Your doctor will need to check your kidneys regularly because you might not notice the signs of kidney disease.
HIV Effects on the Digestive System
More than half of people who have AIDS report digestive symptoms as the virus or an opportunistic infection targets the walls of their intestines. Diarrhea is the most common one. Over time, the virus can change how your digestive tract works and even how it looks.
Some HIV medications can damage your liver. Many people with HIV also have a form of inflammation called hepatitis.
Limit how much alcohol you drink, and don't use recreational drugs. Having diabetes, high cholesterol, or triglycerides and being overweight can lead to fatty liver disease, so keep an eye on the carbs, fats, and calories you eat each day.
Talk to your doctor about getting the hepatitis A and hepatitis B vaccines. There’s no vaccine against hepatitis C, but you should get tested for it.
Get regular blood tests to catch any liver problems early.
Your mouth might be one of the first places where you notice signs of HIV. Things like dry mouth, fungal infections, gum disease, cold sores, and canker sores can make chewing or swallowing painful. If they go on too long, you might not be able to take your HIV medication or get the nutrients you need.
Good dental habits can help prevent these issues, so brush and floss regularly. See your dentist for checkups, and tell them if you’re having problems. Most mouth conditions tied to HIV are treatable.
HIV Effects on the Skeletal System
People who have the virus tend to lose bone faster than people who don’t. Your bones may get brittle and can break more easily. Your hips, especially, may hurt and feel weak.
Things that might cause this include the virus itself, the inflammation it causes, the medicines you take to treat HIV or related illnesses (like steroids or antacids), and an unhealthy lifestyle. It might also be from a vitamin D deficiency, which is common in people who have HIV.
To help keep your bones in good shape:
- Make sure you get plenty of calcium and vitamin D.
- Exercise in ways that put weight on your bones, like walking or lifting weights.
- Don't smoke, and limit how much alcohol you drink.
- Ask your doctor to check your vitamin D level.
Talk to your doctor about supplements or other medications to help your bones.
HIV Effects on the Nervous System
About half of people with AIDS have nerve problems related to the virus. Infection or inflammation can damage your spinal cord or brain and keep your nerve cells from working the way they should. Some medications can also affect your nervous system.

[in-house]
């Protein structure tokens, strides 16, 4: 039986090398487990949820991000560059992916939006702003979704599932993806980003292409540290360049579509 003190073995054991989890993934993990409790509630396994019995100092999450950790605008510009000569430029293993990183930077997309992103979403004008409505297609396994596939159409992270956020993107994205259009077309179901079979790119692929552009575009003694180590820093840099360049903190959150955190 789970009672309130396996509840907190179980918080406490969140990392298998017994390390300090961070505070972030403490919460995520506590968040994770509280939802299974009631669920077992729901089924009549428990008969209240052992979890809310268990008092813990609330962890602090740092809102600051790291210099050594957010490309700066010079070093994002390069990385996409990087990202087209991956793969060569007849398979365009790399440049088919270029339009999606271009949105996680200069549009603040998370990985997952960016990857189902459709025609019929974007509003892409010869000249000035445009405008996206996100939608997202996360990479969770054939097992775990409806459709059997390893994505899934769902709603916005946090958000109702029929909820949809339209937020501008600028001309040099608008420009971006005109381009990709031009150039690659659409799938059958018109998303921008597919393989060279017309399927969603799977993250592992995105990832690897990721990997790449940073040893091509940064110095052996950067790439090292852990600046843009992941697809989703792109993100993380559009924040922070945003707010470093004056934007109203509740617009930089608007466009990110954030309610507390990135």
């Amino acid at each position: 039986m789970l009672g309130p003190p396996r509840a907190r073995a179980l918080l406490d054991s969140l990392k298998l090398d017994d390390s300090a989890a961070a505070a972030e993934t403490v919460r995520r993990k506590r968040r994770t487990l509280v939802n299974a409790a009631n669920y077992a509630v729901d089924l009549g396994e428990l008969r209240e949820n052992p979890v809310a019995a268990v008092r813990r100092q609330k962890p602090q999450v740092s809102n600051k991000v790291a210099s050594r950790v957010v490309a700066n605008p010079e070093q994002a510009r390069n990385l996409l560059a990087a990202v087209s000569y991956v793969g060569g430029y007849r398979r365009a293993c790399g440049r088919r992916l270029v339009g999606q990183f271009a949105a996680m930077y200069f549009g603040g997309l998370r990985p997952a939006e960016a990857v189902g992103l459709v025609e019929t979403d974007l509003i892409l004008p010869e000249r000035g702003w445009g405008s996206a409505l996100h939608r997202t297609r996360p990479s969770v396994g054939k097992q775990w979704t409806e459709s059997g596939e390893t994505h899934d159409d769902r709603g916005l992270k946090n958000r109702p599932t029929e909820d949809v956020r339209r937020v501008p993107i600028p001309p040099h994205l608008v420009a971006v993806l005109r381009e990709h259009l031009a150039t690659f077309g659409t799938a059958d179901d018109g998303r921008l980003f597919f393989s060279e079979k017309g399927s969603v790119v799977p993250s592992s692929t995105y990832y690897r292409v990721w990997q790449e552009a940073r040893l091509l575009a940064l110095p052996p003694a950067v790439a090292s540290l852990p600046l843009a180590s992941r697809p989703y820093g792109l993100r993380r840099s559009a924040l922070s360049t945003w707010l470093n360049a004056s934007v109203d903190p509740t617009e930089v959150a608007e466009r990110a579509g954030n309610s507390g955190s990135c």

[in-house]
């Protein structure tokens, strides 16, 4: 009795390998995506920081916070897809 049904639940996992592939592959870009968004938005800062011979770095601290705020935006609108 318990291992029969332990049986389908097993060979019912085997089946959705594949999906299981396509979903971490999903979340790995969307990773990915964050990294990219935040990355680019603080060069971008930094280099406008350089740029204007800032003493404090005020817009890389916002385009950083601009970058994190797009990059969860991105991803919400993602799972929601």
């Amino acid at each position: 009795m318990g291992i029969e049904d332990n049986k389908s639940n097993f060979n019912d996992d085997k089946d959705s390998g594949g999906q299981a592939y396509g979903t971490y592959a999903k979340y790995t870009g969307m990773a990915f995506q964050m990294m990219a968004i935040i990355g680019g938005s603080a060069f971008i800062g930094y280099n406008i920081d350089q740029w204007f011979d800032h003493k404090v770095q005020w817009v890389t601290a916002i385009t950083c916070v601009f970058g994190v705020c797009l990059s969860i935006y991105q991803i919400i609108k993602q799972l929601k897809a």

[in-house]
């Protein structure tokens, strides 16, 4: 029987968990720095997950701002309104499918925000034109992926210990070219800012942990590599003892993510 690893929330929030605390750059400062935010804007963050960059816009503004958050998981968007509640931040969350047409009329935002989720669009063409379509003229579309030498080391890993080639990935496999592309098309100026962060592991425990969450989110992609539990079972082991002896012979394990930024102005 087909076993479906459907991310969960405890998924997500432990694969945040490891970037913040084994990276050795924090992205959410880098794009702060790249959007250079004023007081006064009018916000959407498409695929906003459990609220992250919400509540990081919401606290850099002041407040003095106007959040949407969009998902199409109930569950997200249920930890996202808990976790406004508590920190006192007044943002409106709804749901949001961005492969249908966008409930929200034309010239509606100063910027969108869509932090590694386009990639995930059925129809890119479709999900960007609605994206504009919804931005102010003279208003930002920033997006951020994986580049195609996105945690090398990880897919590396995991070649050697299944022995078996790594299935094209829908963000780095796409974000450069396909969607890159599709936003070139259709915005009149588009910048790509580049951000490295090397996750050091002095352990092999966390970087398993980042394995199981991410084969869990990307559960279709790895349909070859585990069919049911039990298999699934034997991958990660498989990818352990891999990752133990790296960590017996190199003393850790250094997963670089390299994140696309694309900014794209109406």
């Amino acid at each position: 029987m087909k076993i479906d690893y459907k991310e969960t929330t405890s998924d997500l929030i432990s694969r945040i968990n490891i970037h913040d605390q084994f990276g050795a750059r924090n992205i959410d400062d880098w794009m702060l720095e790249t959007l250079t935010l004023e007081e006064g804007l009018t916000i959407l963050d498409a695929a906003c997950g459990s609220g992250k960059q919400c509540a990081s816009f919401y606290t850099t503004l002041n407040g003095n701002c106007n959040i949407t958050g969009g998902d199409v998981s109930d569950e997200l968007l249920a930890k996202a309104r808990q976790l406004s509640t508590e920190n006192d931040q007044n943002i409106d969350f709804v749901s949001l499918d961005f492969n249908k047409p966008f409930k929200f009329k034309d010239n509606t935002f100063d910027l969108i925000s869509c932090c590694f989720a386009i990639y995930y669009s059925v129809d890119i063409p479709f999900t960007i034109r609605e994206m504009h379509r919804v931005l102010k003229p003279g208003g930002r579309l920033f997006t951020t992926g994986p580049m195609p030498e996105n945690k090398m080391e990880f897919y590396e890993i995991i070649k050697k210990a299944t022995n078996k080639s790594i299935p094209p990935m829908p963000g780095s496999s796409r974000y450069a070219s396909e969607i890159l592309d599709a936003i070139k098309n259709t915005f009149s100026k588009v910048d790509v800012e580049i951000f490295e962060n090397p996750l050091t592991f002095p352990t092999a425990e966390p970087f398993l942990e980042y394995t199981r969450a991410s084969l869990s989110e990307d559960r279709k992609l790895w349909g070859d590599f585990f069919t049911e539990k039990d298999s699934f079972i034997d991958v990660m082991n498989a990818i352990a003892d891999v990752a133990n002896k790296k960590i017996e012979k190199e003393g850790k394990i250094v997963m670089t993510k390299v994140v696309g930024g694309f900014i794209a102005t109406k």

Inflammation in your brain and spinal cord can lead to confusion and other thinking problems as well as weakness, headaches, seizures, and balance problems.
When AIDS is far along, you might get dementia and have problems remembering things.
Having HIV can also affect your mental health. Many people living with it have depression or anxiety. Mental health professionals and support groups can help you work through your concerns and manage your life with HIV.
The opportunistic infection cytomegalovirus can attack your nerves, making it hard for you to control your arms and legs or your bladder.
It’s common for tiny holes to form in spinal fibers when people with AIDS don’t get treatment. This is called vacuolar myelopathy and causes trouble walking.
HIV or the drugs that treat it can also damage nerves all over your body, causing neuropathy. You might have pain, numbness, weakness, burning, stiffness, or tingling.
Antiretroviral therapy to treat HIV can lower your risk of getting these conditions or complications. If a medication is causing the problems, your doctor might switch you to a different one.
HIV Effects on the Skin
Many people get a skin rash in the first stage of an HIV infection. It usually goes away without treatment in days or weeks. Over time, a number of things might cause more rashes. It’s always important to let your doctor know about a rash, because it might be a sign of a serious problem, or an HIV medication could be causing it.
People who have HIV are more likely to get viral infections. Herpes zoster, herpes simplex, and Molluscum contagiosum can cause rashes or blisters.
Kaposi’s sarcoma causes lesions, patches, or nodules that are a different color from your skin. Sometimes, you can also get lesions on your internal organs. These may be life-threatening.
Effects of Antiretroviral Drugs on the Body
Antiretroviral therapy helps people who have HIV live longer, healthier lives and lowers their risk of spreading the virus. The drugs can have side effects, many of which go away with time. Overall, the benefits outweigh the risks.
There are several kinds of antiretroviral drugs, and your doctor might combine them in different ways. Side effects can vary from drug to drug or from person to person.
Common side effects of these drugs include:
- Upset stomach and vomiting
- Trouble sleeping
Talk to your doctor if you have any of these problems. They might be able to change your medication or give you something else to deal with the effects.
Make your health a priority. Take your medications as directed, and let your doctor know about any changes or new symptoms.